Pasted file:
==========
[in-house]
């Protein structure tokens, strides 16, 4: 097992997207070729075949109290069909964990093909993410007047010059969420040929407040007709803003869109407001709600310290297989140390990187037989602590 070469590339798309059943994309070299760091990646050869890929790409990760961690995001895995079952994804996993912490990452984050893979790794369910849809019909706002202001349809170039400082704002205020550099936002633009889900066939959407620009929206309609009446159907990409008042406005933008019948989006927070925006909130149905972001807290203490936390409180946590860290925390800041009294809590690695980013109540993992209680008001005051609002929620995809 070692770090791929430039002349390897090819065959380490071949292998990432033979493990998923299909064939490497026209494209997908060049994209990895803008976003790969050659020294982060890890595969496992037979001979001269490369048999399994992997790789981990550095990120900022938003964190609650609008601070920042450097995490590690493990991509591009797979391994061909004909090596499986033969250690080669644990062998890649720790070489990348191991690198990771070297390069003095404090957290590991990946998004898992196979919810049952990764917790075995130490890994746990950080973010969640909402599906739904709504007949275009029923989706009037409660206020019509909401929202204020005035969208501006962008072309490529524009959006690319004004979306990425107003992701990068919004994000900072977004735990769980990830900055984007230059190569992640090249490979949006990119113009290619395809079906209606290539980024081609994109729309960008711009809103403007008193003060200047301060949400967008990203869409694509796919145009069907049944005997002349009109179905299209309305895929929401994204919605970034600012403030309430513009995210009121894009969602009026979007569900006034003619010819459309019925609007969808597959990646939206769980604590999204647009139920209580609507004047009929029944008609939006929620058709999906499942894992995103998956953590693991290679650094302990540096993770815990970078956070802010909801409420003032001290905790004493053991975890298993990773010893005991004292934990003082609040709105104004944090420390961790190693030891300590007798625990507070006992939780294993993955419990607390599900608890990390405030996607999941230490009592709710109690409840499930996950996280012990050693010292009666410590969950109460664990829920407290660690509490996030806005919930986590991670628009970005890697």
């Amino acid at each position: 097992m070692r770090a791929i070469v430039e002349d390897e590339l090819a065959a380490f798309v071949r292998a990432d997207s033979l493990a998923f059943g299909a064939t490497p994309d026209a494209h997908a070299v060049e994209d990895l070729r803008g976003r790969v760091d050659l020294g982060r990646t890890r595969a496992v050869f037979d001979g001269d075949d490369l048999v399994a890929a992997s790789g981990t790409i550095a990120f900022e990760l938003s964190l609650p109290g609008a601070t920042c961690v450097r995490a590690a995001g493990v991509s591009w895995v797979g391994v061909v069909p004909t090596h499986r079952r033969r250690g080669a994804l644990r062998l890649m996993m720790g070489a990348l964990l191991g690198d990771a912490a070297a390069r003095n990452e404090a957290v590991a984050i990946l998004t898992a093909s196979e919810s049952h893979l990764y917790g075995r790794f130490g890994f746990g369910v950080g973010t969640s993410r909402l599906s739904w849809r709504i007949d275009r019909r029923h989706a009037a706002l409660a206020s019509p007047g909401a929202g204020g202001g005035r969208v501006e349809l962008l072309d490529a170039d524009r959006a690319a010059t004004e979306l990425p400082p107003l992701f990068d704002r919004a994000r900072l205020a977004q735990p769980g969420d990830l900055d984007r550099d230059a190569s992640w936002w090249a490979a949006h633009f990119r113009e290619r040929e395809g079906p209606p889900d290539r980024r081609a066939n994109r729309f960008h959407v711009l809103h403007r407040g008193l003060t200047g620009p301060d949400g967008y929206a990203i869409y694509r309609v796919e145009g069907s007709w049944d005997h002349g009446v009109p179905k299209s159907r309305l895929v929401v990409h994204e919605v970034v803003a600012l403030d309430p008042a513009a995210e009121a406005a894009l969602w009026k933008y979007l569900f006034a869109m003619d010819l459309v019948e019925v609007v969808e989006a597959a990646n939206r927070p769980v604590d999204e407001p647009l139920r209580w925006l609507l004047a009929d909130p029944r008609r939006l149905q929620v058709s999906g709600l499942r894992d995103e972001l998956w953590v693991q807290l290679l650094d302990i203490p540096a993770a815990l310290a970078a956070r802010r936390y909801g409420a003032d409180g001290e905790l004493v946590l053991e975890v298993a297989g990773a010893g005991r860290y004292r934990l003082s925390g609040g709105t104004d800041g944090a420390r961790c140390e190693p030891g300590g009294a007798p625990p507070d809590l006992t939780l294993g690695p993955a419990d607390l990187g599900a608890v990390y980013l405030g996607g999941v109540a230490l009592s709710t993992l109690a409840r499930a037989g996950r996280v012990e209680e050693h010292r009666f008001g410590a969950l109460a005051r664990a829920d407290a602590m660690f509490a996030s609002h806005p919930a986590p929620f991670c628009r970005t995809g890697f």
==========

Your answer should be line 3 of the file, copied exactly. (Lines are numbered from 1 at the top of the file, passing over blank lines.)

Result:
């Amino acid at each position: 097992m070692r770090a791929i070469v430039e002349d390897e590339l090819a065959a380490f798309v071949r292998a990432d997207s033979l493990a998923f059943g299909a064939t490497p994309d026209a494209h997908a070299v060049e994209d990895l070729r803008g976003r790969v760091d050659l020294g982060r990646t890890r595969a496992v050869f037979d001979g001269d075949d490369l048999v399994a890929a992997s790789g981990t790409i550095a990120f900022e990760l938003s964190l609650p109290g609008a601070t920042c961690v450097r995490a590690a995001g493990v991509s591009w895995v797979g391994v061909v069909p004909t090596h499986r079952r033969r250690g080669a994804l644990r062998l890649m996993m720790g070489a990348l964990l191991g690198d990771a912490a070297a390069r003095n990452e404090a957290v590991a984050i990946l998004t898992a093909s196979e919810s049952h893979l990764y917790g075995r790794f130490g890994f746990g369910v950080g973010t969640s993410r909402l599906s739904w849809r709504i007949d275009r019909r029923h989706a009037a706002l409660a206020s019509p007047g909401a929202g204020g202001g005035r969208v501006e349809l962008l072309d490529a170039d524009r959006a690319a010059t004004e979306l990425p400082p107003l992701f990068d704002r919004a994000r900072l205020a977004q735990p769980g969420d990830l900055d984007r550099d230059a190569s992640w936002w090249a490979a949006h633009f990119r113009e290619r040929e395809g079906p209606p889900d290539r980024r081609a066939n994109r729309f960008h959407v711009l809103h403007r407040g008193l003060t200047g620009p301060d949400g967008y929206a990203i869409y694509r309609v796919e145009g069907s007709w049944d005997h002349g009446v009109p179905k299209s159907r309305l895929v929401v990409h994204e919605v970034v803003a600012l403030d309430p008042a513009a995210e009121a406005a894009l969602w009026k933008y979007l569900f006034a869109m003619d010819l459309v019948e019925v609007v969808e989006a597959a990646n939206r927070p769980v604590d999204e407001p647009l139920r209580w925006l609507l004047a009929d909130p029944r008609r939006l149905q929620v058709s999906g709600l499942r894992d995103e972001l998956w953590v693991q807290l290679l650094d302990i203490p540096a993770a815990l310290a970078a956070r802010r936390y909801g409420a003032d409180g001290e905790l004493v946590l053991e975890v298993a297989g990773a010893g005991r860290y004292r934990l003082s925390g609040g709105t104004d800041g944090a420390r961790c140390e190693p030891g300590g009294a007798p625990p507070d809590l006992t939780l294993g690695p993955a419990d607390l990187g599900a608890v990390y980013l405030g996607g999941v109540a230490l009592s709710t993992l109690a409840r499930a037989g996950r996280v012990e209680e050693h010292r009666f008001g410590a969950l109460a005051r664990a829920d407290a602590m660690f509490a996030s609002h806005p919930a986590p929620f991670c628009r970005t995809g890697f």